Learning how to utilize and respect healthy boundaries in your life is an important step on your path to learning to live a healthy, balanced, productive life with bipolar disorder.

Interview by Hope and Way: How to Live Life to the Fullest as a Mother with Bipolar Disorder with Michelle

Michelle is a mother who is not only living with and managing her bipolar disorder but is also thriving! She has used tools and techniques on herself to make her journey an enjoyable one and is now teaching mothers all over the world how they can do the same. Her support is not a replacement for doctors or therapy, but rather another tool to have in your arsenal to use alongside medical treatments.

hopeandway.com

“When I was a young mother with bipolar disorder I felt alone, lost, and hopeless. I struggled with a disorder I didn’t understand and I saw a major disconnect in the resources available to me. I didn’t know how to advocate for myself, I struggled to find anyone who understood what I was going through, and I felt no hope of ever getting any better.

Over the past 12 years, I have worked to learn the tools for wellness and how to utilize those tools in an integrated way to live a healthy, balanced, productive life. I have often wondered why this couldn’t have been shown to me initially when I was first diagnosed as a treatment plan. None of the tools and resources I use are novel or unique, but I had to discover them on my own and figure out how to apply them to my life and my disorder. 

I started my blog and the Upsiders’ Tribe program to shorten the learning curve for others with bipolar and help create a community that provides hope, support, and encouragement on the journey to wellness.”

See full interview here:

Bipolar Disorder: How My Daughter Saved My Life

TW: This blog post mentions suicide. If you are having thoughts of self-harm please contact 911 (or your local emergency services) or the National Suicide Prevention Hotline 1-800-273-8255 (in the USA).

My Story

I didn’t start off having suicidal thoughts. It started with nightmares. Vivid, intense nightmares about dying and I would wake up feeling horrible inside. This went on for years until it progressed to daydreams about dying. I would have random images or scenarios pop into my head of things that could cause my death. 

I knew intuitively that my mind was suffering with my bipolar disorder and it was trying to find a way out, but I didn’t realize the full implications of what I was experiencing. I didn’t recognize the danger these thoughts posed to my safety.

When this first started I recoiled from the thoughts and images. I felt anxiety and fear when I would have them. But as the years went on and my disorder grew worse I started having thoughts like, “your husband would be so much happier if you were dead and he could find a better wife,” or “your children would be so much better off if they had a better mom who wasn’t sick.”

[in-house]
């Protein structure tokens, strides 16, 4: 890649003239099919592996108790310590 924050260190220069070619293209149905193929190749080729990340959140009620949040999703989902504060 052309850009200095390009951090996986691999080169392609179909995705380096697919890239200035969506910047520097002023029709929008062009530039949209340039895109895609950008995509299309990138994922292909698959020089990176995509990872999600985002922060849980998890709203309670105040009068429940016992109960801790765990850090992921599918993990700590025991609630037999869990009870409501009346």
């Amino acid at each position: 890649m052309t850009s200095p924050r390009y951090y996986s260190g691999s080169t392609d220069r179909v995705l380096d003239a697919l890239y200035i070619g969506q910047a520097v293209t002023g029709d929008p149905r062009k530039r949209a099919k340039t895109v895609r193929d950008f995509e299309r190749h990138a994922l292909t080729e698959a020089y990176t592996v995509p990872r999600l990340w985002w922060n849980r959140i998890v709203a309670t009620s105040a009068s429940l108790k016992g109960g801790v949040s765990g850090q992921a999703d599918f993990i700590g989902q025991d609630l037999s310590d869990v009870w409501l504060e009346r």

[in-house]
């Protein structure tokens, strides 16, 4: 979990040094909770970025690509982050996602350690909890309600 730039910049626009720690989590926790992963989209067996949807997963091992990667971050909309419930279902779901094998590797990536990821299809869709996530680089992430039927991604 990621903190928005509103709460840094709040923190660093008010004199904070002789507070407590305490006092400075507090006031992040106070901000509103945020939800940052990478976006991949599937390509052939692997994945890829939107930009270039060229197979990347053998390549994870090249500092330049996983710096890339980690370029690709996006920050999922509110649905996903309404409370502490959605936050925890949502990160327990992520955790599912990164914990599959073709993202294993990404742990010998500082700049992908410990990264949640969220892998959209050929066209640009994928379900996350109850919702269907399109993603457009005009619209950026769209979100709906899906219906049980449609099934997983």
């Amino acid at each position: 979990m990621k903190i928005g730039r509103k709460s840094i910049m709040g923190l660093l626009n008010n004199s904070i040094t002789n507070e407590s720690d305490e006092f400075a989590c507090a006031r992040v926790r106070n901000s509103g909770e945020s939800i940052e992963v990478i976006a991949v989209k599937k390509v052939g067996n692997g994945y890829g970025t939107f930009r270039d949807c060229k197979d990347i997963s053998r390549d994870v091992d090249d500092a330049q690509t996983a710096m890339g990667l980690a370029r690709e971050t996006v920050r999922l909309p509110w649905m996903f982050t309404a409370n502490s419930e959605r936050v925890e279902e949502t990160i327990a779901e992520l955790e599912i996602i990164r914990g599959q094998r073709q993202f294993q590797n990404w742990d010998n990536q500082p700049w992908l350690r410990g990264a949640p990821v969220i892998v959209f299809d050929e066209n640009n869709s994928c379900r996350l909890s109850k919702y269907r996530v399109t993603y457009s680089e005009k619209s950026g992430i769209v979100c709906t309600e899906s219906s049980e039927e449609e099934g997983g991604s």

I didn’t tell anyone about the thoughts I was having because I was so embarrassed and ashamed of them. It made me feel crazy and I didn’t want anyone to know how broken I really was. So, I hid them and suffered alone. 

Then in 2008 I had a breakdown. I was hospitalized three times in three different hospitals in two states. During that time I finally gave in to the thoughts that had been plaguing me and made two attempts on my life. I don’t remember much of what happened because during one of my hospitalizations the doctors performed a full course of twelve electroconvulsive therapy treatments and I lost most of my memory from those months. 

It took years for my husband to talk to me about what happened because it had been so traumatic for him–he was the one to stop me both times. 

When I was finally released from my third hospitalization I had an experience that changed everything. One sunny morning a few weeks later I was watching my children play. My daughter was 4 and my son was 2. I was looking at my daughter and had a very clear thought come into my mind, “if you ever succeed in ending your life it will ruin hers. Your daughter will believe it was her fault and she will spend the rest of her life blaming herself.” I was shocked! I had come to thoroughly believe the lies my mind had told me, that my children would be better off if I was gone. 

As soon as I had the thought, I knew it was true, she would believe it was her fault and it would ruin her life. That day I made the commitment that I would survive for my children. 

If that was the best I could do, I would do it.

I loved them more than my own life and I would do anything for them. 

The Decision

From that point on I decided that I would not let the thoughts of death or suicide stay in my mind unchallenged. I would ask for help if I was having those thoughts and not let myself feel shame or embarrassment anymore.